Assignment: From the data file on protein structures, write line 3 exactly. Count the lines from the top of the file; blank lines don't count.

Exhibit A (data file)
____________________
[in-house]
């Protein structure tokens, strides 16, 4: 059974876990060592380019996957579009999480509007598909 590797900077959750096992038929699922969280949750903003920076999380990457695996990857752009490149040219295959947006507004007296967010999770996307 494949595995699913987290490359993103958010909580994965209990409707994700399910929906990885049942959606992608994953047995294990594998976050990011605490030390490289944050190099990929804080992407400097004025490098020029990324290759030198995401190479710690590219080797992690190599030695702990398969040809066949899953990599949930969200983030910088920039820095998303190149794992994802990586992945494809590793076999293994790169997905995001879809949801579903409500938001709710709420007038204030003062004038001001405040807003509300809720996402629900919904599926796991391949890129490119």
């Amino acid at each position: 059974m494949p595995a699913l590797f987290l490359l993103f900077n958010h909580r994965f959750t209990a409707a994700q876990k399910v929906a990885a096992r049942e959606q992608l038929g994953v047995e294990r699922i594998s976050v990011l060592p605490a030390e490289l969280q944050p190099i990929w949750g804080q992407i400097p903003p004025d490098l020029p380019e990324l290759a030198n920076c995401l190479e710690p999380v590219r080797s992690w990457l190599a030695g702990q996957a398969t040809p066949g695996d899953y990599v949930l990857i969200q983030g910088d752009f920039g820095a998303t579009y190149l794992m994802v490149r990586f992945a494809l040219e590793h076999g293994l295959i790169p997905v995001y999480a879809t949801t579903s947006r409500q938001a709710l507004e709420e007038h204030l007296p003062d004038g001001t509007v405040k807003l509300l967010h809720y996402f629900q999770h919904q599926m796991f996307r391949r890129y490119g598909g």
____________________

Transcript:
């Amino acid at each position: 059974m494949p595995a699913l590797f987290l490359l993103f900077n958010h909580r994965f959750t209990a409707a994700q876990k399910v929906a990885a096992r049942e959606q992608l038929g994953v047995e294990r699922i594998s976050v990011l060592p605490a030390e490289l969280q944050p190099i990929w949750g804080q992407i400097p903003p004025d490098l020029p380019e990324l290759a030198n920076c995401l190479e710690p999380v590219r080797s992690w990457l190599a030695g702990q996957a398969t040809p066949g695996d899953y990599v949930l990857i969200q983030g910088d752009f920039g820095a998303t579009y190149l794992m994802v490149r990586f992945a494809l040219e590793h076999g293994l295959i790169p997905v995001y999480a879809t949801t579903s947006r409500q938001a709710l507004e709420e007038h204030l007296p003062d004038g001001t509007v405040k807003l509300l967010h809720y996402f629900q999770h919904q599926m796991f996307r391949r890129y490119g598909g």